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Estates & Wills & Trusts

Vesting orders can be appropriate remedy in estates matters

By Kristine Anderson

Vesting orders can be an appropriate remedy in an estate context, particularly in scenarios where fairness demands that a property transfer occur.

The orders originated as an equitable remedy to pass on legal title instead of a traditional legal conveyance of a property. In effect, a vesting order can force the transfer of a property by someone who is unwilling to do so or in situations where the person who is the legal owner is unable to transfer title.

Vesting orders can be used in civil, family, estates and insolvency matters, and is applied for by way of an application on notice to anyone with an interest in the proceeding, property or estate. Generally, the court will determine if it is fair and just to transfer title to the applicant.

The wide-ranging general authority to grant vesting orders is found in s. 100 of the Courts of Justice Act:

"A court may by order vest in any person an interest in real or personal property that the court has authority to order be disposed of, encumbered or conveyed."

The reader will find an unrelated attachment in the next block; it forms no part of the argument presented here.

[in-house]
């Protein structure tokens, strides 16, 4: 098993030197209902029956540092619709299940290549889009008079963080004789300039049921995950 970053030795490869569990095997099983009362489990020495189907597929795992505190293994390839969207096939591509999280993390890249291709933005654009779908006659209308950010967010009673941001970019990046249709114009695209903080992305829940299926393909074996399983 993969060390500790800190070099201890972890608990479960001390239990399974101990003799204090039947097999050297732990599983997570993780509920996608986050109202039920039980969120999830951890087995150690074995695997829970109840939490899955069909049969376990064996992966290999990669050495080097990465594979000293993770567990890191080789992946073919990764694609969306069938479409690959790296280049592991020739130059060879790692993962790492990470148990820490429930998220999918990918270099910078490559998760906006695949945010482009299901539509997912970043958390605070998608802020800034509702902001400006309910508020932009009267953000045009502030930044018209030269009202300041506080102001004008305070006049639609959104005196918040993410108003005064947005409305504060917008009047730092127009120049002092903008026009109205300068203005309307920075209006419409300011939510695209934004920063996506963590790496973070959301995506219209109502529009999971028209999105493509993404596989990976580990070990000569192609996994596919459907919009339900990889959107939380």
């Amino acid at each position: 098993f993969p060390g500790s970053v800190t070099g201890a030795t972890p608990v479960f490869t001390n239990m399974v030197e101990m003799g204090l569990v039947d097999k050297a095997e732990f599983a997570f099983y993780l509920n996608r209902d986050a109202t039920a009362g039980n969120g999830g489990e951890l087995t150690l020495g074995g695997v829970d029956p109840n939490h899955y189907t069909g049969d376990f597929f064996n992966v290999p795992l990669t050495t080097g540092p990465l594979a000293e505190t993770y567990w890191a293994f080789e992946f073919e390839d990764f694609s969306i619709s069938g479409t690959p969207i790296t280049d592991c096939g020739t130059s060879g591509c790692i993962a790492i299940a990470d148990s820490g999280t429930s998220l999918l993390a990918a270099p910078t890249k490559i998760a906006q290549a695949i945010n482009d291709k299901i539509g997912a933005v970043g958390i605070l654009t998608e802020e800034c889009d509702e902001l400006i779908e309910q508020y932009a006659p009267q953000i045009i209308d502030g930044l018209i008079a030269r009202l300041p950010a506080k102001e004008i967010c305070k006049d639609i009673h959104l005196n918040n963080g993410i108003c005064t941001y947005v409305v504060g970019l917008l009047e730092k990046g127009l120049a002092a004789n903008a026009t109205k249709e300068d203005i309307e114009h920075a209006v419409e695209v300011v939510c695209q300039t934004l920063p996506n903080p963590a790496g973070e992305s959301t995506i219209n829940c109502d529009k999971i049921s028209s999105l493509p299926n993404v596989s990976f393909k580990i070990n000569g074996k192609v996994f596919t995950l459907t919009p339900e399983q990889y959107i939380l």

Under this section, the court most often will establish its authority to convey the property by way of a legal finding of unjust enrichment or the establishment of a trust. Other statutes or legal documents can also create the authority of the court to grant a vesting order.

The Estates Administration Act (ESA) establishes the court's authority to grant vesting orders in Ontario. Section 9 provides that if real property has not been sold or distributed to the beneficiaries within three years after the death of the testator, the property shall vest in the persons who are beneficially entitled to it. Those beneficially entitled to the property can be a person who received a specific gift of a property under the will or the residual beneficiaries, if there are no specific gifts of property.

Once vested in the beneficiary, they become the owner of the property even if it is still technically registered in the name of the deceased or the estate trustee. After it becomes vested, the estate trustee is limited in what he or she can do with the property.

The ESA also contains a proviso at s. 10, which states that nothing in s. 9 takes away from any direction in the will to do otherwise. Generally, where an estate trustee has the implied or expressed power to sell or convert real property at such times and in a manner as he or she sees fit, s. 10 will trump s. 9.

A will that includes a clause allowing the estate trustee to postpone the sale or to deal with the property as he or she sees fit — as is standard in many wills — could likely oust the automatic vesting provisions of s. 9.

If the court is required to interpret whether there is a clause that trumps s. 9, it will also consider whether the deceased intended for the estate trustee to have the authority to deal with the real property beyond the three-year limitation set out in the ESA.

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